Sexualizing girls and women
Yes, it can be bad,
but let's not forget that women are sexual beings
Modern culture heavily promotes the sexualization of young women and girls, and that’s harmful to their self-esteem and healthy development, according to a recent study by the American Psychological Association (Report on the APA Task Force on the Sexualization of Girls). The APA defines sexualization as “occurring when a person’s value comes only from her/his sexual appeal or behavior, to the exclusion of other characteristics, and when a person is sexually objectified, e.g., made into a thing for another’s sexual use.”
As one who strongly believes that women should be able to confidently assert their sexuality and enjoy sex as much as the next guy—without having to suffer social condemnation for it—this can be a challenging and even confusing issue. I can’t really argue with the APA’s general conclusion that sexualization—as they define it—is harmful to girls. The biggest crime in my view is that women's intelligence and abilities are perceived as less important, or even irrelevant, compared to their sexuality.
The sexualization of girls and women appears to be closely tied to fashion and physical appearance. The extremes of fashion can have the effect of restricting women's freedom, or sexualizing them too much. In Jack Holland’s book "Misogyny: the World’s Oldest Prejudice," which I recently reviewed, the author pointed out that when men and women dress quite differently, it generally indicates a sexist society. Typically, the more extreme the difference—as in the days of the corset during Victorian times—the more patriarchal the society.
On one level, it’s an issue of social conformity. Women (and men) want to identify and fit in with their peers, and dress and appearance is a typical way to do that. This seems to become less important as people get older, so it's partly an affliction of youth. For example, I enjoy wearing miniskirts and trying to look sexy, but I feel mature and confident enough to handle it. It’s easy for me because I know I’ve got lots more going for me. But it's quite different for girls and young women, because they're still trying to establish their self-identities and self-esteem. They may be more prone to internalizing these messages and making them self-reinforcing, to the detriment of developing their talents and brains.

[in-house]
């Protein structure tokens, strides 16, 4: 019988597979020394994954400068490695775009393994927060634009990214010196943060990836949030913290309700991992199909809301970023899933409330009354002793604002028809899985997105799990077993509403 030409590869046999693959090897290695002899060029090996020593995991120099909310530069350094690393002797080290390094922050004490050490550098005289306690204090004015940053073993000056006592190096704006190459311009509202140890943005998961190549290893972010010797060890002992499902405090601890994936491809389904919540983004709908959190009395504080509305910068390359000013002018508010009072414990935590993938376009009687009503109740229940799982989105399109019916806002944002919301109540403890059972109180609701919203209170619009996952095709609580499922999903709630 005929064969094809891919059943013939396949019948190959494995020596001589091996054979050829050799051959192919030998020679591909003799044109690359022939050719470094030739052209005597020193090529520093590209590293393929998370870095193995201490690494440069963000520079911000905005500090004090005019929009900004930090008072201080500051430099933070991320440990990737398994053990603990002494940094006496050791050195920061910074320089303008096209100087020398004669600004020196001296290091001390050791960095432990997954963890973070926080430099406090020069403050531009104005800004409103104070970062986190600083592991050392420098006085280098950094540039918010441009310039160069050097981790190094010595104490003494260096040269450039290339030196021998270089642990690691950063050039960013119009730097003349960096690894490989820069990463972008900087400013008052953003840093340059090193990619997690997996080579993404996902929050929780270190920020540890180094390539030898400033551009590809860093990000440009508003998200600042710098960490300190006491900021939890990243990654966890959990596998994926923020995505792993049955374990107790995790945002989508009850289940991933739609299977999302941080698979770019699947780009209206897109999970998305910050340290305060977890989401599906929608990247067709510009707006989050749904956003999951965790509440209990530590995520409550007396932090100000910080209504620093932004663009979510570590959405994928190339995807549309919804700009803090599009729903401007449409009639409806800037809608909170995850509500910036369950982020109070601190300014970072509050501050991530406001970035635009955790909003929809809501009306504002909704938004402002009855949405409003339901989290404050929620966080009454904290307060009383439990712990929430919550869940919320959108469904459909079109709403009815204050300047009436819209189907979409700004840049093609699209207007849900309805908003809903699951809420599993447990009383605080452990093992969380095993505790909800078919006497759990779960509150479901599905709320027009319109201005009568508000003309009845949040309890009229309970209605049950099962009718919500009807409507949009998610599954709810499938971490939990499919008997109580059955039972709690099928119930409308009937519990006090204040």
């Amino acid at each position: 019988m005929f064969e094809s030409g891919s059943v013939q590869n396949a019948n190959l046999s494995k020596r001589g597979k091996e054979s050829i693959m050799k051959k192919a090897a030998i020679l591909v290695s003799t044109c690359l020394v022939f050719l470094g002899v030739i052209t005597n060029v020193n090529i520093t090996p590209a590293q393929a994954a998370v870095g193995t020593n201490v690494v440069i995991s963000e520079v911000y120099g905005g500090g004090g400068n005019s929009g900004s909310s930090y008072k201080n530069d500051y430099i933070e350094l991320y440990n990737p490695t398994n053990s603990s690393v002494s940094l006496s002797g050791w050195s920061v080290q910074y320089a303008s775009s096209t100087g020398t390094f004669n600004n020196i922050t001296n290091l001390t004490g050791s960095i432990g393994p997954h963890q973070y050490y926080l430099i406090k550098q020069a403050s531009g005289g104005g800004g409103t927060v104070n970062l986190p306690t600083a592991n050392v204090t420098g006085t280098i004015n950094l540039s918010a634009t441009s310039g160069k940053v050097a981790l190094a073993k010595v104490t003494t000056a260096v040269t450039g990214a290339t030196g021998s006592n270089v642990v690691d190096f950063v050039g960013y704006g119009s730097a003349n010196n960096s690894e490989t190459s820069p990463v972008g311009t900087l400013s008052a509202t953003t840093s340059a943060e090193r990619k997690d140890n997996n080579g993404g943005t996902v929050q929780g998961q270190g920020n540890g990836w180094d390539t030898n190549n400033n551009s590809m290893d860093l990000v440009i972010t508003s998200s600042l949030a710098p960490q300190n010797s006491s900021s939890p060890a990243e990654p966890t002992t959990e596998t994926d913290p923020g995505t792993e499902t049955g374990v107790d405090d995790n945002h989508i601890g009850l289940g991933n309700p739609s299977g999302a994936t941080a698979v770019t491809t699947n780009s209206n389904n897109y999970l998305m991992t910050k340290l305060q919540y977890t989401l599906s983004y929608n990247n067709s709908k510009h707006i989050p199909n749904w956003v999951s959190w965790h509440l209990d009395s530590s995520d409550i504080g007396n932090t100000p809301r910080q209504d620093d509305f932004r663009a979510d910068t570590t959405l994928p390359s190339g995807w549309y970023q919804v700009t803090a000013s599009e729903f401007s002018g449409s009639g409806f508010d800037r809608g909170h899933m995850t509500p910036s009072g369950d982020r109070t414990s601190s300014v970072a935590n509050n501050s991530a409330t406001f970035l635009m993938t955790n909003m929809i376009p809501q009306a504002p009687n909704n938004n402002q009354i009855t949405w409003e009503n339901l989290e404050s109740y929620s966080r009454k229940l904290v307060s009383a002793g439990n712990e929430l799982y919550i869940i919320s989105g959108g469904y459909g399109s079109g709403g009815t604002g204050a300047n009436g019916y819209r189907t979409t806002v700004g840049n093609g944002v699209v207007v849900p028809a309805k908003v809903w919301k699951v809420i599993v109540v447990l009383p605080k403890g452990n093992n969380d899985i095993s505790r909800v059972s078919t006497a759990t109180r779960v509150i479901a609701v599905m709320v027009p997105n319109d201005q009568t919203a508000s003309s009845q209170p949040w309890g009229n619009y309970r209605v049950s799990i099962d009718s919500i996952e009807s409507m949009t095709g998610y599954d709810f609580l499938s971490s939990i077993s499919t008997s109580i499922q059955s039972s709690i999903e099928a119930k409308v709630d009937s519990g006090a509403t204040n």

So how do we encourage sexual independence in young women, while also making sure we encourage them to develop their intellect and abilities? Perhaps more importantly, how can we change the culture to reduce the sexualization of young women to reasonable levels? I say “reasonable levels” because, as I'll explain shortly, I believe that sexualizing young women is natural to some extent, and not necessarily destructive.
Young girls are a different matter. I see an important distinction between the sexualization of young women versus minor girls. The latter are children and as such, are rarely mature enough to understand or appropriately act on their sexuality. The sexualization of young girls by the media could rightly be seen as the sexual abuse of minors. So the following commentary pertains to young women, not minors.
First, can we figure out why society has a compulsion to sexualize young women, and why women so often buy into it themselves? Ultimately, I believe there’s some biological basis to it. The animal kingdom is full of examples of gender differences in sexual display. In many species, the male is often the "pretty" one—male birds exhibit brilliant plumage and male elks sport magnificent antlers, for example. The purpose of such otherwise useless attributes is to attract mates. “Sexual selection” is considered a powerful engine of evolution, in which males tend to select females with certain characteristics, and women do the same with men. The idea is to pick sexual partners who look the healthiest and most “fit” so you can increase your chances of reproducing successfully.
Studies have shown that men and women have many overlapping, but some very different criteria, when it comes to selecting a preferred mate. The key differences are that men tend to prefer a physically attractive and younger partner, while women tend to prefer older men with resources. Men also tend to seek out more sexual partners and have lower standards for choosing them, at least when looking for “short-term” mates. But women tend to be more selective about who they sleep with. The reasons for this, according to sociobiological theory, are that men are motivated to maximize their reproductive potential by impregnating as many women as possible, while women have to consider the serious consequences of sex—pregnancy and child-rearing. Therefore, women search for reliable men who will stick around and help with the kids.